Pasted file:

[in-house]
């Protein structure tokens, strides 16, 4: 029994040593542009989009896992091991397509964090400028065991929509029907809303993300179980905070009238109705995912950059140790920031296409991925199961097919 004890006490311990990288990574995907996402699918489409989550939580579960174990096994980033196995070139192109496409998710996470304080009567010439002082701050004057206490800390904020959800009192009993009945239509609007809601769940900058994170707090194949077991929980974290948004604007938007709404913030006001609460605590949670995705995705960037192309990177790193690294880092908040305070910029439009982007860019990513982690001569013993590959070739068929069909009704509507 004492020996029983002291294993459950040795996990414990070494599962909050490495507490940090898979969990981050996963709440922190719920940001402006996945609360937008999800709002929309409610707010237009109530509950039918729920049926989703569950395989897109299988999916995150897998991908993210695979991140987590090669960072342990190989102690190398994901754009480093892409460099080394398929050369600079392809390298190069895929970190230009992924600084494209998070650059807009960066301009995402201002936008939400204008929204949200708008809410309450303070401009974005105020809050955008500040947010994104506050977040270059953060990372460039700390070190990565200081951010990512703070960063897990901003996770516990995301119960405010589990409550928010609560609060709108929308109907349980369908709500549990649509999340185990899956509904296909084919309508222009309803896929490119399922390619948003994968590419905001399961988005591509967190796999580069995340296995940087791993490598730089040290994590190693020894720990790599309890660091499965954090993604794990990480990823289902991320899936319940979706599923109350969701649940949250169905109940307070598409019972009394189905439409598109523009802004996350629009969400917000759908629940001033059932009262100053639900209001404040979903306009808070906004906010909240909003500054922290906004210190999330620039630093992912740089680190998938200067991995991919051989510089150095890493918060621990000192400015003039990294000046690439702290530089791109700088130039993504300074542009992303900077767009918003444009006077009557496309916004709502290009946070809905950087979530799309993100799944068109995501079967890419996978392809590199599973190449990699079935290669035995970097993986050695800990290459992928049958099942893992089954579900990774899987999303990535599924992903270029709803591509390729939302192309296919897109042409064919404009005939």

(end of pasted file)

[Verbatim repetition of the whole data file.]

[in-house]
């Protein structure tokens, strides 16, 4: 029994040593542009989009896992091991397509964090400028065991929509029907809303993300179980905070009238109705995912950059140790920031296409991925199961097919 004890006490311990990288990574995907996402699918489409989550939580579960174990096994980033196995070139192109496409998710996470304080009567010439002082701050004057206490800390904020959800009192009993009945239509609007809601769940900058994170707090194949077991929980974290948004604007938007709404913030006001609460605590949670995705995705960037192309990177790193690294880092908040305070910029439009982007860019990513982690001569013993590959070739068929069909009704509507 004492020996029983002291294993459950040795996990414990070494599962909050490495507490940090898979969990981050996963709440922190719920940001402006996945609360937008999800709002929309409610707010237009109530509950039918729920049926989703569950395989897109299988999916995150897998991908993210695979991140987590090669960072342990190989102690190398994901754009480093892409460099080394398929050369600079392809390298190069895929970190230009992924600084494209998070650059807009960066301009995402201002936008939400204008929204949200708008809410309450303070401009974005105020809050955008500040947010994104506050977040270059953060990372460039700390070190990565200081951010990512703070960063897990901003996770516990995301119960405010589990409550928010609560609060709108929308109907349980369908709500549990649509999340185990899956509904296909084919309508222009309803896929490119399922390619948003994968590419905001399961988005591509967190796999580069995340296995940087791993490598730089040290994590190693020894720990790599309890660091499965954090993604794990990480990823289902991320899936319940979706599923109350969701649940949250169905109940307070598409019972009394189905439409598109523009802004996350629009969400917000759908629940001033059932009262100053639900209001404040979903306009808070906004906010909240909003500054922290906004210190999330620039630093992912740089680190998938200067991995991919051989510089150095890493918060621990000192400015003039990294000046690439702290530089791109700088130039993504300074542009992303900077767009918003444009006077009557496309916004709502290009946070809905950087979530799309993100799944068109995501079967890419996978392809590199599973190449990699079935290669035995970097993986050695800990290459992928049958099942893992089954579900990774899987999303990535599924992903270029709803591509390729939302192309296919897109042409064919404009005939």